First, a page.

The Last Yankee

The Print Room in Notting Hill is a venue in its infancy. It has been running for under three years but is a place to watch for its revival of little known work from classic writers, and its use as a platform for new writing and experimental art forms. The Last Yankee is a little-known short play by Arthur Miller that explores the strains of clinical depression on two women, their respective husbands, and their family’s loss of the American Dream.

John Frick (Andy De La Tour) and LeRoy Hamilton (Paul Hickey) visit their wives in hospital, and discover the polarisation between each other’s ways of life, values and outlook. Frick wants to interrogate Hamilton to try and ‘solve’ why both of their wives (Kika Markham and Matilda Ziegler) are so depressed. He is stumped by the oddity of Hamilton’s life: although he is a descendent of the writer of the American constitution, he has chosen not to follow the path of his ancestors, in order to become a carpenter. The miserly Frick cannot understand Hamilton’s good will and willingness to work for little money to feed his love of carpentry, and Hamilton cannot understand Frick’s dispassion and obsession with money, highlighting the misunderstanding between the labouring classes in post-war America and the snobbery of white-collar college graduates.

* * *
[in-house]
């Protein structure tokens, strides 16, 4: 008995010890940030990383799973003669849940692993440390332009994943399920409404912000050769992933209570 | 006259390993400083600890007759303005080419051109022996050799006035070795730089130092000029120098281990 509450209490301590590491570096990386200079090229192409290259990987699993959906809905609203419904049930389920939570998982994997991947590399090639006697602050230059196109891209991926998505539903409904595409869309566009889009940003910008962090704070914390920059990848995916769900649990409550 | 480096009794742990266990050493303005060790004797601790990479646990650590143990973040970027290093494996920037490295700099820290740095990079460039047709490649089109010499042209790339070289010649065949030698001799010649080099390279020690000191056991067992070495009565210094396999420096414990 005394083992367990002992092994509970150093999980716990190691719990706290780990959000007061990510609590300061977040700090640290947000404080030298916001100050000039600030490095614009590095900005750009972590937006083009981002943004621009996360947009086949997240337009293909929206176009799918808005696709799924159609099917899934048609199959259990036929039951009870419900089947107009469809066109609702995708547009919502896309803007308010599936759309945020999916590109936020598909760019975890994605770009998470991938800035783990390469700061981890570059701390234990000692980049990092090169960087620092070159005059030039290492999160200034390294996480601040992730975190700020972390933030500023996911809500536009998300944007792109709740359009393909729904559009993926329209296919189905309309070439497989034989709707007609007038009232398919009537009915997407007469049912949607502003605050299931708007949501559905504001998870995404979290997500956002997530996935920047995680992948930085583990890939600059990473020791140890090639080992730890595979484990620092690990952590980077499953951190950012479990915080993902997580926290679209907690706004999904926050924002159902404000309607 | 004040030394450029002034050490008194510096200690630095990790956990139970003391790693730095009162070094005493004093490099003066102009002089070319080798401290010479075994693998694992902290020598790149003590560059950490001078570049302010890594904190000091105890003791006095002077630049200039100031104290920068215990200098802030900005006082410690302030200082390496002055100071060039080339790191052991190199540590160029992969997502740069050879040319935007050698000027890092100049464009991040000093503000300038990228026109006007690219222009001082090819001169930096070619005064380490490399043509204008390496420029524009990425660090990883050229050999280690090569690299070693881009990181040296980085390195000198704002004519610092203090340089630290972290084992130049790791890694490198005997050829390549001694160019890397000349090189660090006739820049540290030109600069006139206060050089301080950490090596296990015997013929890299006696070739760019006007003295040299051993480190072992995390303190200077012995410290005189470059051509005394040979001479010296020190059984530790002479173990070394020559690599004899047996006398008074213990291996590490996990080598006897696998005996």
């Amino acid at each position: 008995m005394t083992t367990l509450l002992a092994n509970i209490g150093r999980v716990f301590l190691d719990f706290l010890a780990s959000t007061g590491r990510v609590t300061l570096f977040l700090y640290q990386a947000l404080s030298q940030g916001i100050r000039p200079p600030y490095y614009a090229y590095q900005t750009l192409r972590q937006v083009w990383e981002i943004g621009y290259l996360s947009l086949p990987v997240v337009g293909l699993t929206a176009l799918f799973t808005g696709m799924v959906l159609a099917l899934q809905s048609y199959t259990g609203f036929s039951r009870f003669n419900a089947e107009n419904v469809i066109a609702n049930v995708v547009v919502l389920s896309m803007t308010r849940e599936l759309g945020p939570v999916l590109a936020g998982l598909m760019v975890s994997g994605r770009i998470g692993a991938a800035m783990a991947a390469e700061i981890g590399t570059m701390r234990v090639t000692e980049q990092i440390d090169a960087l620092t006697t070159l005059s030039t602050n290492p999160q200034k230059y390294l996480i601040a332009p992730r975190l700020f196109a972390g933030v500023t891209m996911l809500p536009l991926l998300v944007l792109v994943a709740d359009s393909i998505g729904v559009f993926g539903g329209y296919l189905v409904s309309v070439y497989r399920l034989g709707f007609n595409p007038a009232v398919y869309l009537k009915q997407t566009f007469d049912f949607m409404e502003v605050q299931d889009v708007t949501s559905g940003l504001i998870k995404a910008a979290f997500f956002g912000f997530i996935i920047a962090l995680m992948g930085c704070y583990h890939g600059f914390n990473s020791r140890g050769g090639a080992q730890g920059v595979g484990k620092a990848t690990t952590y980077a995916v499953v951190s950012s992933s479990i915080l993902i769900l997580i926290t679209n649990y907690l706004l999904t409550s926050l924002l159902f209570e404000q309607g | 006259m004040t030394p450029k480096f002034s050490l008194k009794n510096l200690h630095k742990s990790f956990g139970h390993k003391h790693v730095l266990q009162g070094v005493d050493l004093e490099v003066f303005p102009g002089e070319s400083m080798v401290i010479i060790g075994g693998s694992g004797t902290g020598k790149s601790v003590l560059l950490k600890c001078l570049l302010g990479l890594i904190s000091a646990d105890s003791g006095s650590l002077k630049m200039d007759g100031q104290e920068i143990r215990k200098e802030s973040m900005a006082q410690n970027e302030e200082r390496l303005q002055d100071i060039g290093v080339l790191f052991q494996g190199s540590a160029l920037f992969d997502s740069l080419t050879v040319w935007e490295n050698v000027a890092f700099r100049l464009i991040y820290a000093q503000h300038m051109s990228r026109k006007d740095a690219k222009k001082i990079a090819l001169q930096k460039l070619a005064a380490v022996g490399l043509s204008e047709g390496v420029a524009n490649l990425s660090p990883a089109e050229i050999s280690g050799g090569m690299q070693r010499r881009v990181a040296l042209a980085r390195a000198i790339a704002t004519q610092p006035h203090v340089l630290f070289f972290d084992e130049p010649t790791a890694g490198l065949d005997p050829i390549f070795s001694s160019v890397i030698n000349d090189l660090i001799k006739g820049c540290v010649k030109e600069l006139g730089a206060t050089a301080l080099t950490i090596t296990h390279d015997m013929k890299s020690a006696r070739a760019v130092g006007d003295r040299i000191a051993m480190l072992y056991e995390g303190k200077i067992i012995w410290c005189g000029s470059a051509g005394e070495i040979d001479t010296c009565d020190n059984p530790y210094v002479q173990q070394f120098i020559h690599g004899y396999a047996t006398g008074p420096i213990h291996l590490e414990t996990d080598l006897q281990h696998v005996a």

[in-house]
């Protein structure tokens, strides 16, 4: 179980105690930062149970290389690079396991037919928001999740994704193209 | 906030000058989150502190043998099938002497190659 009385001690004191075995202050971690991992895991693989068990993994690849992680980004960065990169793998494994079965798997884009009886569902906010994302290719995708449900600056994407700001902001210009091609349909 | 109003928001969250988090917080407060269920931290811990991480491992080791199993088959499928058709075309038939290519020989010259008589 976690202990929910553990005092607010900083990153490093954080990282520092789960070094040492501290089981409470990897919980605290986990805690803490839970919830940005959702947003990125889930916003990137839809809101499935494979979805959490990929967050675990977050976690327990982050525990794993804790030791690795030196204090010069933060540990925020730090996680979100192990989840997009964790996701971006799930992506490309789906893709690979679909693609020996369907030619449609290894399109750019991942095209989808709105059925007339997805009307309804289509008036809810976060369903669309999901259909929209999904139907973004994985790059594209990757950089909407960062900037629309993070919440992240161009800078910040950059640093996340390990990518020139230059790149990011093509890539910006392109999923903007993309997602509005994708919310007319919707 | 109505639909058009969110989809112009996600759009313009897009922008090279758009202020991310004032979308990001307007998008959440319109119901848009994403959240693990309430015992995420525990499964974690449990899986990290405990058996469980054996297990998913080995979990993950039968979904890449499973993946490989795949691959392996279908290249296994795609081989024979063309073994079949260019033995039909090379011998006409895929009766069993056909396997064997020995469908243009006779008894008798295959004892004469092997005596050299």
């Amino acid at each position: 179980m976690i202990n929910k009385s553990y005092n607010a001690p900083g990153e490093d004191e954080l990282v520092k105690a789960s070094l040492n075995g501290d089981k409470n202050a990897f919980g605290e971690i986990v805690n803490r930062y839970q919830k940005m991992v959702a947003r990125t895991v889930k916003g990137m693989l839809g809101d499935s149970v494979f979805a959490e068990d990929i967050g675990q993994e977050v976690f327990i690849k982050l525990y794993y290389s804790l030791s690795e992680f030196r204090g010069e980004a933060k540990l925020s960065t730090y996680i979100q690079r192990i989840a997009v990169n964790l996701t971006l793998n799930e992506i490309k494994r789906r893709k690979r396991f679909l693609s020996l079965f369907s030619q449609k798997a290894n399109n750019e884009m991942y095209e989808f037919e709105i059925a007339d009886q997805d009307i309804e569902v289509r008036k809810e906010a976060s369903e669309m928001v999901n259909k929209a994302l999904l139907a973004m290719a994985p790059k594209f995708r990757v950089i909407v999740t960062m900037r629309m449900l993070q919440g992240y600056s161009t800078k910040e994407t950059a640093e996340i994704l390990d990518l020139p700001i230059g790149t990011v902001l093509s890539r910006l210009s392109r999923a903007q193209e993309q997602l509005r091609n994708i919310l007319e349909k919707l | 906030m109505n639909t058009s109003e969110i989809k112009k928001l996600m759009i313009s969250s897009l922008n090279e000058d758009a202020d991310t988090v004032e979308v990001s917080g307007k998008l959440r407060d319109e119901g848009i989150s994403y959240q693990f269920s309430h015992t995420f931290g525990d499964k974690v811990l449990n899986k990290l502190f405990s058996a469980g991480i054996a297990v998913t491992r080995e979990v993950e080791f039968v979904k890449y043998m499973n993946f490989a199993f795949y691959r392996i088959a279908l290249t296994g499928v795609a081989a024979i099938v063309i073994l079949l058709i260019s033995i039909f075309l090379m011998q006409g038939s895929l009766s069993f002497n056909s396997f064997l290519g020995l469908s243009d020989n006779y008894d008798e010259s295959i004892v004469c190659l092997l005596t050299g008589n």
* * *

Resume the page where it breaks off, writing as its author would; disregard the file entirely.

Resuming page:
The Last Yankee is a subtle and nuanced show. Paul Hickey wins the audience over with his sympathetic portrait of Leroy Hamilton, a man whose incessant optimism covers his disappointment and inability to provide for his children. Kika Markham’s Karen Frick has been beaten down by her misogynist husband, and displays a moment of painful independence as she presents the tap-dance she has practised in order to gain her husband’s love and attention, by which he is just embarrassed. After this, she crumples in an emotional state: the housewife who is afraid and beaten by life, now mocked by the jazzy top hat and tails she is wearing.

Miller’s language is succinct and low-key, with the climaxes in the narrative coming in emotional peaks as the couples argue, or sustain small talk in the hospital waiting room. The director Cathal Cleary and the designer Jamie Vartan have worked hard to keep the set very simple, reflecting unspoken fears in the dashed dreams of many post-war Americans. The audience, sitting on low seating with their backs to the two walls of the ‘clinic’, feel like they are also sitting in the waiting room to visit a relative or to be medically examined, thus adding to the show’s sense of claustrophobia.

The Print Room welcomes you into the world of the play by dressing the box office as a mental health clinic: there are pill boxes strewn everywhere on the way to the toilets, and the audience are all offered a ‘Prozac’ sweet on exit. This venue’s production team (headed up by the Artistic Director Anda Winters and Producer Veronica Humphries) are pulling out the stops to give your theatrical experience in The Print Room that little bit extra, regardless of if you are going to watch a very straight Arthur Miller play or join the camaraderie for one of their forthcoming film screenings. This is a very well thought-through production in a venue whose output is something to watch over the next few seasons.

The Last Yankee is on at The Print Room until 5 October. For more information and tickets, please visit The Print Room website. Photo by Ellie Kurttz